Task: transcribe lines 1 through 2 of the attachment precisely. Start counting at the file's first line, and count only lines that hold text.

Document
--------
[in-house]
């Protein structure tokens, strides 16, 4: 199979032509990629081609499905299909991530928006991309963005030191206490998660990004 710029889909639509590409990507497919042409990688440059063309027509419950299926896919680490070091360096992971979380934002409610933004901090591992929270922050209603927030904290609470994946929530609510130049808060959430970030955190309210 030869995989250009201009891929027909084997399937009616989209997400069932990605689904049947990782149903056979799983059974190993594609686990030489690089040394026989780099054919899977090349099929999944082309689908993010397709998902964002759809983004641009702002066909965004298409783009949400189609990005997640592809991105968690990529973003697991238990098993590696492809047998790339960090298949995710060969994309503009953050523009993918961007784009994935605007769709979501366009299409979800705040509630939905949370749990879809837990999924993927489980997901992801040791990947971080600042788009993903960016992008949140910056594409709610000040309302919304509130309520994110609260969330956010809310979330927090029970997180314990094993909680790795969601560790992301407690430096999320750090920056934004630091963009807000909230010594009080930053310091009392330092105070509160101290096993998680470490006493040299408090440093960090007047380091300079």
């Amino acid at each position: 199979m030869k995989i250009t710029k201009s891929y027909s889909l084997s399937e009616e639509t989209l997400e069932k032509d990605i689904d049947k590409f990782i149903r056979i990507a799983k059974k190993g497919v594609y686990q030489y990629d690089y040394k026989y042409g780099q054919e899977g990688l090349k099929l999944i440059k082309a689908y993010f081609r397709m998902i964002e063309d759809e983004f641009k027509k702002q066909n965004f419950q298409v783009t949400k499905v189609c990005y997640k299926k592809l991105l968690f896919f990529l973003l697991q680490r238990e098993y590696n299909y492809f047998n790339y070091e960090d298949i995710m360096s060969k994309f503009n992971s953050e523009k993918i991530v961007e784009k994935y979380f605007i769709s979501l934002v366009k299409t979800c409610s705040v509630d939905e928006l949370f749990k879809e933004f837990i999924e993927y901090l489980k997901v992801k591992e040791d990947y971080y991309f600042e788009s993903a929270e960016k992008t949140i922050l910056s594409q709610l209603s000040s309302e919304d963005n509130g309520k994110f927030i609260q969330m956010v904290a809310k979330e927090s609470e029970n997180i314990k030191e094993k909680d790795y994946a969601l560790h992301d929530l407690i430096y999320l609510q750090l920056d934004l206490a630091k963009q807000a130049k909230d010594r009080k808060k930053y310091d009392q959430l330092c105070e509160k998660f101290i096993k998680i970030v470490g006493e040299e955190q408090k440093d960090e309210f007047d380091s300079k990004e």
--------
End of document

[in-house]
């Protein structure tokens, strides 16, 4: 199979032509990629081609499905299909991530928006991309963005030191206490998660990004 710029889909639509590409990507497919042409990688440059063309027509419950299926896919680490070091360096992971979380934002409610933004901090591992929270922050209603927030904290609470994946929530609510130049808060959430970030955190309210 030869995989250009201009891929027909084997399937009616989209997400069932990605689904049947990782149903056979799983059974190993594609686990030489690089040394026989780099054919899977090349099929999944082309689908993010397709998902964002759809983004641009702002066909965004298409783009949400189609990005997640592809991105968690990529973003697991238990098993590696492809047998790339960090298949995710060969994309503009953050523009993918961007784009994935605007769709979501366009299409979800705040509630939905949370749990879809837990999924993927489980997901992801040791990947971080600042788009993903960016992008949140910056594409709610000040309302919304509130309520994110609260969330956010809310979330927090029970997180314990094993909680790795969601560790992301407690430096999320750090920056934004630091963009807000909230010594009080930053310091009392330092105070509160101290096993998680470490006493040299408090440093960090007047380091300079």